A three-judge panel of the Georgia Court of Appeals has ruled that Edward Ray Barton, who had been convicted of 106 counts of sexual exploitation of children, should be freed because the images that formed the basis of the accusations against him were found only in the temporary cache files on his laptop.
According to an article on law.com, "a U.S. Secret Service forensic computer analyst" had testified at Barton's trial that "each of the pornographic images on Barton's computer was stored on the hard drive of his computer in temporary Internet file folders," and that "Barton had viewed the images on the Internet but hadn't taken any additional steps to save them on his computer - and couldn't retrieve the images again without special software he didn't have."
At his trial before Walker County Superior Court Judge Kristina C. Connelly, the jury acquitted Barton of the child molestation and sodomy charges of which he had been accused by his wife, but brought in guilty verdicts on the child porn charges, which were added later after the local sheriff's department had examined Barton's laptop. Barton had been sentenced to serve 20 years in prison for the alleged sexual exploitation.
While it's unclear whether Barton had affirmatively sought out the child porn images, or whether they appeared on his screen as the result of unwanted pop-ups, according to the Secret Service agent, it didn't make a difference: The images would have been saved automatically in the computer's cache file and remained there until space was needed or until Barton emptied the cache himself.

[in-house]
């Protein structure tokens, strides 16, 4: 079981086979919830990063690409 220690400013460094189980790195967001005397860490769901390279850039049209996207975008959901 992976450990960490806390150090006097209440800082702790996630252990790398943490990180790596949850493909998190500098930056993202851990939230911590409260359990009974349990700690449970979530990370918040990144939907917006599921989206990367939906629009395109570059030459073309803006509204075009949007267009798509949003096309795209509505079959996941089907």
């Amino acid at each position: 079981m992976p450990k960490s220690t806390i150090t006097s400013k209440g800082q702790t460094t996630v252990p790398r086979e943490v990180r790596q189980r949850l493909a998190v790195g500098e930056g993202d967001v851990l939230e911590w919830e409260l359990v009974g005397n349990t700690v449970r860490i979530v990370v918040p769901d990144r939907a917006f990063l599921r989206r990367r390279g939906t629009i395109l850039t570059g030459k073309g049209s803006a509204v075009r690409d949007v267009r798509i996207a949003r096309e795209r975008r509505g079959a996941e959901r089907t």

In fact, Barton appealed on the basis that the state had failed to prove that he knowingly possessed the images because he hadn't taken any steps to save the files - and Barton's knowledge that he possessed the images would have been necessary to maintain a conviction under the sexual exploitation statute.
"Reluctantly, we must agree," wrote Judge M. Yvette Miller for the three-judge panel.
While noting that other state and federal courts had differed as to whether possession of child pornography required the defendant to have taken some affirmative action to download or save the images, "None of those decisions, however," wrote Miller, "found that a defendant may be convicted of possessing child pornography stored in his computer's temporary Internet file folders, also known as cache files, absent some evidence that the defendant was aware those files existed."
For images found in cache files to be enough to show possession, wrote Miller, the state has to prove that the defendant "either: (1) took some affirmative act to save or download those images to his computer; or (2) had knowledge that the computer automatically saved those files."
The case was Barton v. State, No. A07A0486.